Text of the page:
Poster E23, Monday, March 26, 2:30-4:30 pm, Exhibit Hall C
The Emotional Homunculus: Visual emotion discrimination and personality traits effects in somatosensory cortex
Beatriz Calvo-Merino1, Irena Arslanova1, Vasiliki Meletaki1, Bettina Forster; 1City, Univerity of London, UK
Somatosensory cortex (SCx) plays an active role in emotion perception, as important bridge between our own body representations and the observed emotions. Crucially, somatosensory engagement during an emotion recognition visual task has been reported over and above any potential carry over effects from visual regions (Sel et al., 2014). Here we evaluate if somatosensory engagement during emotion recognition is sensitive to the perception of different emotions, and if it is modulated by intrinsic properties of the observer such as their emotional wellbeing (measured via Beck’s depression inventory) or ability to understand emotions (measured via an alexithymia questionnaire, TAS). We directly measured participants’ somatosensory-evoked activity (SEPs) by tactually probing (105 ms post presentation of visual facial stimuli) the state of SCx during an emotion discrimination visual task of faces displaying angry, sad, happy and neutral expressions. A control condition with only visual evoked potentials was subtracted from our experimental condition to remove any visually-driven effects from our somatosensory evoked potentials. Results show an early modulation of somatosensory evoked potentials depending on the type of emotion perceived, and this modulation occurs at different latencies for the perception of angry, sad and happy images. An embodiment neural index was calculated for each emotion, separately for every participant, and correlated to each subjective measure. Overall, our data provide evidence for somatosensory cortex’ role in emotion discrimination, beyond mere visually driven processing, and highlights the relation between subjective information and embodied emotion.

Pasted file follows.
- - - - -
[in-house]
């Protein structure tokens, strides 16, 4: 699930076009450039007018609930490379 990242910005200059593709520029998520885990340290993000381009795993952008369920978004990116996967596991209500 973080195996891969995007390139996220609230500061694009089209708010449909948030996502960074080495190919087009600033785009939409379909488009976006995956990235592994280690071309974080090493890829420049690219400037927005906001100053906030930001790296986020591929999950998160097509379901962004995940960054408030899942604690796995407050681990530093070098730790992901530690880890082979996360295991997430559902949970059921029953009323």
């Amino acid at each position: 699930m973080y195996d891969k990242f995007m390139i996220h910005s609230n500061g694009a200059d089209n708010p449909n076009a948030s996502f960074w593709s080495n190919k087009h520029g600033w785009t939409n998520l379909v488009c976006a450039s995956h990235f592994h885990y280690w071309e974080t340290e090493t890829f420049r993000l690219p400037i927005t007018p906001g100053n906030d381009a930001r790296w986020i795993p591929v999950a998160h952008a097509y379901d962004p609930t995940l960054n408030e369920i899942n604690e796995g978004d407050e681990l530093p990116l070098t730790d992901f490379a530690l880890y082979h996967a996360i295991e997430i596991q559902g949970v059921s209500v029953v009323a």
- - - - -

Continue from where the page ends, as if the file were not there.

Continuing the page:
Topic Area: EMOTION & SOCIAL: Person perception